The Justice Department is asking the Supreme Court to rehear a case challenging President Obama’s executive actions on immigration.
The court was deadlocked 4-4 in its decision in June, leaving a lower court order standing that blocks a program allowing undocumented immigrants who are parents of U.S. citizens or lawful permanent residents to remain in the United States for three years and apply for work permits.
The decision also prevents the administration from otherwise expanding the Deferred Action for Childhood Arrivals (DACA) program issued by Obama in 2012.
The case, U.S. v. Texas, is the most prominent to end in a tie since the unexpected passing of Justice Antonin Scalia in February. His death has left the court divided with an equal number of justices on the conservative and liberal wings; the Senate is refusing to consider Obama's nominee, Merrick Garland.
The Justice Department said the lower court's preliminary injunction would now prevent the government from carrying out the programs nationwide. It urged the Supreme Court to revisit the case when it had a full bench of nine justices.
“There is no reason to expect that the district court would issue a permanent injunction that is narrower; and no other pending case challenges the Guidance,” the agency said in it’s petition.
“Unless the court resolves this case in a precedential manner, a matter of 'great national importance' involving an ‘unprecedented and momentous’ injunction barring implementation of the guidance will have been effectively resolved for the country as a whole by a court of appeals that has divided twice, with two judges voting for petitioners and two for respondent states.”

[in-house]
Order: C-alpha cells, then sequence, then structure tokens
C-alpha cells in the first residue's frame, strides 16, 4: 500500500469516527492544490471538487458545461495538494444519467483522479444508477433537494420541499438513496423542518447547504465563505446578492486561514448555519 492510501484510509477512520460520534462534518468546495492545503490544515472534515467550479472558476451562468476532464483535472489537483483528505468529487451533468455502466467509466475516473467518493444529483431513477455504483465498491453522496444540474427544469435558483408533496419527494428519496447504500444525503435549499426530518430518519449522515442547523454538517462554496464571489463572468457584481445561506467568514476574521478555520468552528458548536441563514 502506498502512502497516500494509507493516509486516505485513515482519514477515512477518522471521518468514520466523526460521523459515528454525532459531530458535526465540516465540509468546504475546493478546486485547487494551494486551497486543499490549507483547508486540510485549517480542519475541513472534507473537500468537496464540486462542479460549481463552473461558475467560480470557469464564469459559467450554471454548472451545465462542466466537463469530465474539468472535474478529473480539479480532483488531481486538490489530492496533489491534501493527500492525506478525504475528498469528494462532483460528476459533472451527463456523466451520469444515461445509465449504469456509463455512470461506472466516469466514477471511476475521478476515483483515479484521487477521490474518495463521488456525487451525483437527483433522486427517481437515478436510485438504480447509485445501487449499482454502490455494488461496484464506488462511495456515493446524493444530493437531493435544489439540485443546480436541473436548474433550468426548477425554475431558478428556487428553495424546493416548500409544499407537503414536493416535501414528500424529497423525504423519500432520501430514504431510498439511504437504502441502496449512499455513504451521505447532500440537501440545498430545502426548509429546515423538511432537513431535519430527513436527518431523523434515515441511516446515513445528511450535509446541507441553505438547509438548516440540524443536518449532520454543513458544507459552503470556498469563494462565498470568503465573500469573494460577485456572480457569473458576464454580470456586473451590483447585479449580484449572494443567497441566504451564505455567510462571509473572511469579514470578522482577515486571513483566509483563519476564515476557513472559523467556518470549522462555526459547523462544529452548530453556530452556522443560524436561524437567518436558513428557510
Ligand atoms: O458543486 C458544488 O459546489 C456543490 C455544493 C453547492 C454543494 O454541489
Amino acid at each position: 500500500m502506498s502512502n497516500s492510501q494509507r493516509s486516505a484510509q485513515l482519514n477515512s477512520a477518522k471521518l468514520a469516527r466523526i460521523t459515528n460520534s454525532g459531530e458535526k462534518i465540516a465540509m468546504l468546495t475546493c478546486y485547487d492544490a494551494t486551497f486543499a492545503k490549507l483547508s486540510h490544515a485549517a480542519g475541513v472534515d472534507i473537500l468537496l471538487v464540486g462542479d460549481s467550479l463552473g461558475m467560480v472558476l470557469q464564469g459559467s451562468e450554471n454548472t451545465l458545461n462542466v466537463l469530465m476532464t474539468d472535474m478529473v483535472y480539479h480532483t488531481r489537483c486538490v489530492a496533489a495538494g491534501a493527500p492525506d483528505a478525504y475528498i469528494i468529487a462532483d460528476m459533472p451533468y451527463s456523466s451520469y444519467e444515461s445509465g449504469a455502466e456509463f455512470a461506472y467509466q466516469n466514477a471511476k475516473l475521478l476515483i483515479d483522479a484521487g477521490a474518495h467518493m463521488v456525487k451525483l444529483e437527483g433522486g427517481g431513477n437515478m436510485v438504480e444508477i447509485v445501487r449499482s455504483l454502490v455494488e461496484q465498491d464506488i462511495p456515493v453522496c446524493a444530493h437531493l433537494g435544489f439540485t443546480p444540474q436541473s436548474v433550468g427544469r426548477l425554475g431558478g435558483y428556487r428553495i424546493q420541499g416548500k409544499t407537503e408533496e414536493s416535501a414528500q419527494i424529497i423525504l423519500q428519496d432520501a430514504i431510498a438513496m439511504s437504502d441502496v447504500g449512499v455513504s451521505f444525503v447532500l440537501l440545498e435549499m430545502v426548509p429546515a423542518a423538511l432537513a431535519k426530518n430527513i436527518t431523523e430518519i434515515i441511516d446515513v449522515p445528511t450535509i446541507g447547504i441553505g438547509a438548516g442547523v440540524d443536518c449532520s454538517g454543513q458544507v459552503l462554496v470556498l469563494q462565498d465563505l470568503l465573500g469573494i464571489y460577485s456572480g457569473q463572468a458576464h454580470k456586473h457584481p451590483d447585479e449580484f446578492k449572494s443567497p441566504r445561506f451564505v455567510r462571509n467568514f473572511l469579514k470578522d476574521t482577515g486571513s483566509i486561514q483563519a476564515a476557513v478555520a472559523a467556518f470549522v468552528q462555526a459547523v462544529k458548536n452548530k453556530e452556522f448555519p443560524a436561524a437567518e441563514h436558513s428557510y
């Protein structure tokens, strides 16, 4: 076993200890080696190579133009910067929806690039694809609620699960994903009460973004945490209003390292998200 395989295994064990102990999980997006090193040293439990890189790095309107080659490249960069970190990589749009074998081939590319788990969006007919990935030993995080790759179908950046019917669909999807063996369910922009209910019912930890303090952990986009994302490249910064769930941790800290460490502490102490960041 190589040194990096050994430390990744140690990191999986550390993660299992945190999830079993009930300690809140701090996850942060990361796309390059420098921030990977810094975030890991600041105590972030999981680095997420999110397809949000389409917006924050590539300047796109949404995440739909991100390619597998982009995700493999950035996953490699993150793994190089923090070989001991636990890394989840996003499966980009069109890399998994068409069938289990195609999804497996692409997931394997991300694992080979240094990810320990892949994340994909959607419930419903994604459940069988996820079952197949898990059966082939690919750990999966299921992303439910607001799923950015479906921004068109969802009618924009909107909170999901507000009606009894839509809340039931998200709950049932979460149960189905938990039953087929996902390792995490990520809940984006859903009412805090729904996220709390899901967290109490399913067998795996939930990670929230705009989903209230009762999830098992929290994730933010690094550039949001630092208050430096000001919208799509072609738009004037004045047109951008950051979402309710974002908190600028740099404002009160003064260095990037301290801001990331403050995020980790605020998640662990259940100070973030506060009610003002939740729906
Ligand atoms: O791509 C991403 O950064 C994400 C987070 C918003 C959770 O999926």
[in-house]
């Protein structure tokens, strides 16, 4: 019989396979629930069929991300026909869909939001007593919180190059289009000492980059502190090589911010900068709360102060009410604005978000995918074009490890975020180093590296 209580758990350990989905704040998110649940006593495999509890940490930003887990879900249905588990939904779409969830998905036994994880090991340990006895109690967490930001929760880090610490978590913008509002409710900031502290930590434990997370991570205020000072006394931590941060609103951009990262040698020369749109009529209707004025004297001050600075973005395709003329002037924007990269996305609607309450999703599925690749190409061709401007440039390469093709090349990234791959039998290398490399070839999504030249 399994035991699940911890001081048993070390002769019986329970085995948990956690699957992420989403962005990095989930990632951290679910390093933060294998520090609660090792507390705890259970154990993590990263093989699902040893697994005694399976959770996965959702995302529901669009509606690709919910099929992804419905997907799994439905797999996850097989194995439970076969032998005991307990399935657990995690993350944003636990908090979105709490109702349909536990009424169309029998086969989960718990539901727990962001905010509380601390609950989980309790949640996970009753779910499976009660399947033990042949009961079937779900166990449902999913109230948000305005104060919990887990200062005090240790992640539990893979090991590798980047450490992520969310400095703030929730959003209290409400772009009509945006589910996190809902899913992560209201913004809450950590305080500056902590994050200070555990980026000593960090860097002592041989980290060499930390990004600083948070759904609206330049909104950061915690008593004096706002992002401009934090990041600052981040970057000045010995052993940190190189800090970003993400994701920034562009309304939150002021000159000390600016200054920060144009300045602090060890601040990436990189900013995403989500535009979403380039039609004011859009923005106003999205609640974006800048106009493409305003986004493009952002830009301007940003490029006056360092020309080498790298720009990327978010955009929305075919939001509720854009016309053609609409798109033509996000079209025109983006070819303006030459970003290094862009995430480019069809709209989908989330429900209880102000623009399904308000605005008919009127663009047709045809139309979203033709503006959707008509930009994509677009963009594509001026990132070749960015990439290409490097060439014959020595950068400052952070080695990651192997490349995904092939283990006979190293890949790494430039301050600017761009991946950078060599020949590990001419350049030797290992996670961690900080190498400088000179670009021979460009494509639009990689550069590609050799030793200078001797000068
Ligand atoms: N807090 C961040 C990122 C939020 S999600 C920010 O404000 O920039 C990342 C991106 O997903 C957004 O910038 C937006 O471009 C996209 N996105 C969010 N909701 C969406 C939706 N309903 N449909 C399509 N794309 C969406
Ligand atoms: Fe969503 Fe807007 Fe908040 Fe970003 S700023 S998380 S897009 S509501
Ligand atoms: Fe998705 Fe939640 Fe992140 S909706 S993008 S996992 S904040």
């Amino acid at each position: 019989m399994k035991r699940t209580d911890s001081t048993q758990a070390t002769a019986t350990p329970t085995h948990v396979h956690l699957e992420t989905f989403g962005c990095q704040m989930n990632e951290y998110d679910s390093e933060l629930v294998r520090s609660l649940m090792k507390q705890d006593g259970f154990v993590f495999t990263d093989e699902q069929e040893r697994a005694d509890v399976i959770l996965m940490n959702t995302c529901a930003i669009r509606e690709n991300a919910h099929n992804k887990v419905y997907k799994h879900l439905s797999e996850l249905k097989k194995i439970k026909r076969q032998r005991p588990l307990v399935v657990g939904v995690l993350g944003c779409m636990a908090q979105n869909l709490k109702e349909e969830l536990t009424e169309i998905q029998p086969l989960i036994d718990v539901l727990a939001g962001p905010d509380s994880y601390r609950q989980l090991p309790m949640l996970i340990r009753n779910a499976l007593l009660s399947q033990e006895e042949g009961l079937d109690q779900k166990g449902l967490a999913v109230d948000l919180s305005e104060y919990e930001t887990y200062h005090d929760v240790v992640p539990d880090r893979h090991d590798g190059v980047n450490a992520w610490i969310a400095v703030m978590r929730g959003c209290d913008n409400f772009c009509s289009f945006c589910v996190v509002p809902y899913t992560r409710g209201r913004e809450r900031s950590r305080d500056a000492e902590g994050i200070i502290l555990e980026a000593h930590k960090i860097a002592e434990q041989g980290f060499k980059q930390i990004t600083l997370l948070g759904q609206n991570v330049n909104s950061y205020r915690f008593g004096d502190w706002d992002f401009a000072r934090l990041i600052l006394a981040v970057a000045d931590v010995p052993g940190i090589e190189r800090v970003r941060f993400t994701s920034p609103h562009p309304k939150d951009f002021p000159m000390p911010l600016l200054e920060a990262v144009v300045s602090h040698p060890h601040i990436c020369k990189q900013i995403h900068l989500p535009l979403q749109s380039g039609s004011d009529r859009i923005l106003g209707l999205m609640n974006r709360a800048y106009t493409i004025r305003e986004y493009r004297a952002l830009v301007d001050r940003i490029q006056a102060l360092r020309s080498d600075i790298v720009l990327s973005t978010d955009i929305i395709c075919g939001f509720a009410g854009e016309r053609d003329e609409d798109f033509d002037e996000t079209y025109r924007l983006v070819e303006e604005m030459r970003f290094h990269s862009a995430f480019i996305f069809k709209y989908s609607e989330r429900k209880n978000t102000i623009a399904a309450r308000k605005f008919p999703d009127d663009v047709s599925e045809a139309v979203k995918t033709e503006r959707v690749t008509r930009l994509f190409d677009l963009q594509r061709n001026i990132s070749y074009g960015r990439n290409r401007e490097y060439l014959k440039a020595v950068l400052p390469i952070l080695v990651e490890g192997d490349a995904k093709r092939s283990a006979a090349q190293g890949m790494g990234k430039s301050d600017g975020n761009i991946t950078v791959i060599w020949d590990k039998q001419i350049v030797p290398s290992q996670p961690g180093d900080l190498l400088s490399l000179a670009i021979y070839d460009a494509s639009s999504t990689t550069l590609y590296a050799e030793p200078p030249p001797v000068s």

The DOJ argued that there have been cases in the past where the justices revisited a case that had deadlocked because of a vacancy.
The appeal comes with the president and Republicans at loggerheads over confirming a ninth justice.
Democrats and Obama have used the deadlocked rulings to urge the Senate to confirm a new justice to replace Scalia. But Senate Republicans have said they will not move on Obama's nominee this year.
“Because we have a short-staffed Court unable to issue a decision on the DAPA program, a regional lower court has been able to put unprecedented constraints on the executive and stop a federal policy nationwide, affecting millions of American families,” Elizabeth Wydra, president of the Constitutional Accountability Center, said in a statement.
“This petition highlights why the Senate leadership needs to stop its hyper-partisan gamesmanship and consider the President’s Supreme Court nominee, so the Court can fulfill its constitutional role of declaring what the law is.”